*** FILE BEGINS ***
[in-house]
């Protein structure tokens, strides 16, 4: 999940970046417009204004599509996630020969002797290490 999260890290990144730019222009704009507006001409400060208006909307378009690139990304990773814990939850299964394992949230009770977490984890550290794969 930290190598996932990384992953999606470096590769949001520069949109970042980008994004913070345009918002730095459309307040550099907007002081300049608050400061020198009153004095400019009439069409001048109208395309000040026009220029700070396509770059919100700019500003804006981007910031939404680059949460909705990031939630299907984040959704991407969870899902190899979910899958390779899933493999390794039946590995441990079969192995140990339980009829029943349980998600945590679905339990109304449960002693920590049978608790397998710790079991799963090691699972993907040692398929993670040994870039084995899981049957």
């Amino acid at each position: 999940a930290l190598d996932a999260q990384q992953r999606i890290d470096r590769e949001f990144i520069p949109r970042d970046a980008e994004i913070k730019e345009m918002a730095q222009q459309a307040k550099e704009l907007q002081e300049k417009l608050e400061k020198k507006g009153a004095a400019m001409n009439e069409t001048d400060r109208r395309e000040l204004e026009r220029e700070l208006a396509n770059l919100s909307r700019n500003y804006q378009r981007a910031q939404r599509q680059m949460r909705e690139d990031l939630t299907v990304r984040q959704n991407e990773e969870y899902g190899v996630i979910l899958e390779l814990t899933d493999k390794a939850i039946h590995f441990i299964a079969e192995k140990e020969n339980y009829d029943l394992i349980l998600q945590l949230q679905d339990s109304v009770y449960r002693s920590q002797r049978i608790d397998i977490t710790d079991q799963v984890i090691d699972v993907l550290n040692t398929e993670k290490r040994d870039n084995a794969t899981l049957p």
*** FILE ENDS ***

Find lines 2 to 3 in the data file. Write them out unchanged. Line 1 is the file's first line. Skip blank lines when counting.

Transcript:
């Protein structure tokens, strides 16, 4: 999940970046417009204004599509996630020969002797290490 999260890290990144730019222009704009507006001409400060208006909307378009690139990304990773814990939850299964394992949230009770977490984890550290794969 930290190598996932990384992953999606470096590769949001520069949109970042980008994004913070345009918002730095459309307040550099907007002081300049608050400061020198009153004095400019009439069409001048109208395309000040026009220029700070396509770059919100700019500003804006981007910031939404680059949460909705990031939630299907984040959704991407969870899902190899979910899958390779899933493999390794039946590995441990079969192995140990339980009829029943349980998600945590679905339990109304449960002693920590049978608790397998710790079991799963090691699972993907040692398929993670040994870039084995899981049957």
């Amino acid at each position: 999940a930290l190598d996932a999260q990384q992953r999606i890290d470096r590769e949001f990144i520069p949109r970042d970046a980008e994004i913070k730019e345009m918002a730095q222009q459309a307040k550099e704009l907007q002081e300049k417009l608050e400061k020198k507006g009153a004095a400019m001409n009439e069409t001048d400060r109208r395309e000040l204004e026009r220029e700070l208006a396509n770059l919100s909307r700019n500003y804006q378009r981007a910031q939404r599509q680059m949460r909705e690139d990031l939630t299907v990304r984040q959704n991407e990773e969870y899902g190899v996630i979910l899958e390779l814990t899933d493999k390794a939850i039946h590995f441990i299964a079969e192995k140990e020969n339980y009829d029943l394992i349980l998600q945590l949230q679905d339990s109304v009770y449960r002693s920590q002797r049978i608790d397998i977490t710790d079991q799963v984890i090691d699972v993907l550290n040692t398929e993670k290490r040994d870039n084995a794969t899981l049957p």